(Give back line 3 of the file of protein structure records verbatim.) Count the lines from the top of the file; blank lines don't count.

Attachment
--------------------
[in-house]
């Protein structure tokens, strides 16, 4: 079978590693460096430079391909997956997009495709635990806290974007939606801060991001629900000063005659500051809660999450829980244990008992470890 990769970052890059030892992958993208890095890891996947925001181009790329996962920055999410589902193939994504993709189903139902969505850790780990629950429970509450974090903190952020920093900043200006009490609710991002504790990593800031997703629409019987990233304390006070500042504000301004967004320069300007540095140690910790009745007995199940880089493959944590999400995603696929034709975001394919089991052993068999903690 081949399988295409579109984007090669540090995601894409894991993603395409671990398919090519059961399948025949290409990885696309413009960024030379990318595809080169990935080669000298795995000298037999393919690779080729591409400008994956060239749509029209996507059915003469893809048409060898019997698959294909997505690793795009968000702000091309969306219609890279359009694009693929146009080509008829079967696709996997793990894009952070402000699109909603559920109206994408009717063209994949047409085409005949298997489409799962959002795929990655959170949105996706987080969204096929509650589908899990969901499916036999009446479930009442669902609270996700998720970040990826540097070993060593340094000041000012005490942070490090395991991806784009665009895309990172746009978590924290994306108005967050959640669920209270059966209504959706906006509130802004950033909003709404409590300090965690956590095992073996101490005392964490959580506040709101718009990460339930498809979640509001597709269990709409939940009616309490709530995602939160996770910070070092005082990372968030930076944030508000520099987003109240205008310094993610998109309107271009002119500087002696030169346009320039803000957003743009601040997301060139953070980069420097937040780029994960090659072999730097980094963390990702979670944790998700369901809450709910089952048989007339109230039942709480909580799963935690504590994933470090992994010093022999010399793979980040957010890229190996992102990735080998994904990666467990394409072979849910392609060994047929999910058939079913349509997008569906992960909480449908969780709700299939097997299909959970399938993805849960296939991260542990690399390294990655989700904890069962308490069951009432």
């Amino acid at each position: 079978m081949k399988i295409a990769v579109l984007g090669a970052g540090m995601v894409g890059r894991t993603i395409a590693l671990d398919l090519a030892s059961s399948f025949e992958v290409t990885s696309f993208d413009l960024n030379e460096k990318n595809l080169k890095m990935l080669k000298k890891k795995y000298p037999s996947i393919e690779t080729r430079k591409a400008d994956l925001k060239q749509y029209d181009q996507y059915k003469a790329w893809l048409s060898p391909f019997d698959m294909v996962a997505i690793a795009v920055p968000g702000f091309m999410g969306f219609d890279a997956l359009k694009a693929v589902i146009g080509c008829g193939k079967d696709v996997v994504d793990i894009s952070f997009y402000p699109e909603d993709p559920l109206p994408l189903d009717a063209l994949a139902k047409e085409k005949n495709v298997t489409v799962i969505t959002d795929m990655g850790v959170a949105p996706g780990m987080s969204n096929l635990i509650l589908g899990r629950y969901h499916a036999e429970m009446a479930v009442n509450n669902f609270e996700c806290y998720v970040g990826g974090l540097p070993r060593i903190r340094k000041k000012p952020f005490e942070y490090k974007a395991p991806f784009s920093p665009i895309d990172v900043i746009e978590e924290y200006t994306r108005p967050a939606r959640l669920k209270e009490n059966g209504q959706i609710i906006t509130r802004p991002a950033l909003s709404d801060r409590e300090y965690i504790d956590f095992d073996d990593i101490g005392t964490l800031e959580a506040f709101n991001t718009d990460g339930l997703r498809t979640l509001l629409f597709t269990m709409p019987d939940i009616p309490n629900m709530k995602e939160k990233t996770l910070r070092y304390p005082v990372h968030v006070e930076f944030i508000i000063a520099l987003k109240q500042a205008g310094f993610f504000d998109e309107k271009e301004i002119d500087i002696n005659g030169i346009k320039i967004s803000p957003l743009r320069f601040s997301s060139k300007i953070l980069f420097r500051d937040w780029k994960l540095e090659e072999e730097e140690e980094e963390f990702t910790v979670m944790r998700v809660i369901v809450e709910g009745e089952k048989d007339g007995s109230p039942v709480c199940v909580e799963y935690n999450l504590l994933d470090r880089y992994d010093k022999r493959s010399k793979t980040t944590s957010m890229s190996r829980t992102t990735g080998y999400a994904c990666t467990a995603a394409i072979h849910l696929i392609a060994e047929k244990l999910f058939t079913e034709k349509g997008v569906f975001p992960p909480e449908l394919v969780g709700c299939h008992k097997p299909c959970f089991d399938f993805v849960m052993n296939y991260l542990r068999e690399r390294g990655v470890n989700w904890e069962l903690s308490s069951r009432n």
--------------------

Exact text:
């Amino acid at each position: 079978m081949k399988i295409a990769v579109l984007g090669a970052g540090m995601v894409g890059r894991t993603i395409a590693l671990d398919l090519a030892s059961s399948f025949e992958v290409t990885s696309f993208d413009l960024n030379e460096k990318n595809l080169k890095m990935l080669k000298k890891k795995y000298p037999s996947i393919e690779t080729r430079k591409a400008d994956l925001k060239q749509y029209d181009q996507y059915k003469a790329w893809l048409s060898p391909f019997d698959m294909v996962a997505i690793a795009v920055p968000g702000f091309m999410g969306f219609d890279a997956l359009k694009a693929v589902i146009g080509c008829g193939k079967d696709v996997v994504d793990i894009s952070f997009y402000p699109e909603d993709p559920l109206p994408l189903d009717a063209l994949a139902k047409e085409k005949n495709v298997t489409v799962i969505t959002d795929m990655g850790v959170a949105p996706g780990m987080s969204n096929l635990i509650l589908g899990r629950y969901h499916a036999e429970m009446a479930v009442n509450n669902f609270e996700c806290y998720v970040g990826g974090l540097p070993r060593i903190r340094k000041k000012p952020f005490e942070y490090k974007a395991p991806f784009s920093p665009i895309d990172v900043i746009e978590e924290y200006t994306r108005p967050a939606r959640l669920k209270e009490n059966g209504q959706i609710i906006t509130r802004p991002a950033l909003s709404d801060r409590e300090y965690i504790d956590f095992d073996d990593i101490g005392t964490l800031e959580a506040f709101n991001t718009d990460g339930l997703r498809t979640l509001l629409f597709t269990m709409p019987d939940i009616p309490n629900m709530k995602e939160k990233t996770l910070r070092y304390p005082v990372h968030v006070e930076f944030i508000i000063a520099l987003k109240q500042a205008g310094f993610f504000d998109e309107k271009e301004i002119d500087i002696n005659g030169i346009k320039i967004s803000p957003l743009r320069f601040s997301s060139k300007i953070l980069f420097r500051d937040w780029k994960l540095e090659e072999e730097e140690e980094e963390f990702t910790v979670m944790r998700v809660i369901v809450e709910g009745e089952k048989d007339g007995s109230p039942v709480c199940v909580e799963y935690n999450l504590l994933d470090r880089y992994d010093k022999r493959s010399k793979t980040t944590s957010m890229s190996r829980t992102t990735g080998y999400a994904c990666t467990a995603a394409i072979h849910l696929i392609a060994e047929k244990l999910f058939t079913e034709k349509g997008v569906f975001p992960p909480e449908l394919v969780g709700c299939h008992k097997p299909c959970f089991d399938f993805v849960m052993n296939y991260l542990r068999e690399r390294g990655v470890n989700w904890e069962l903690s308490s069951r009432n």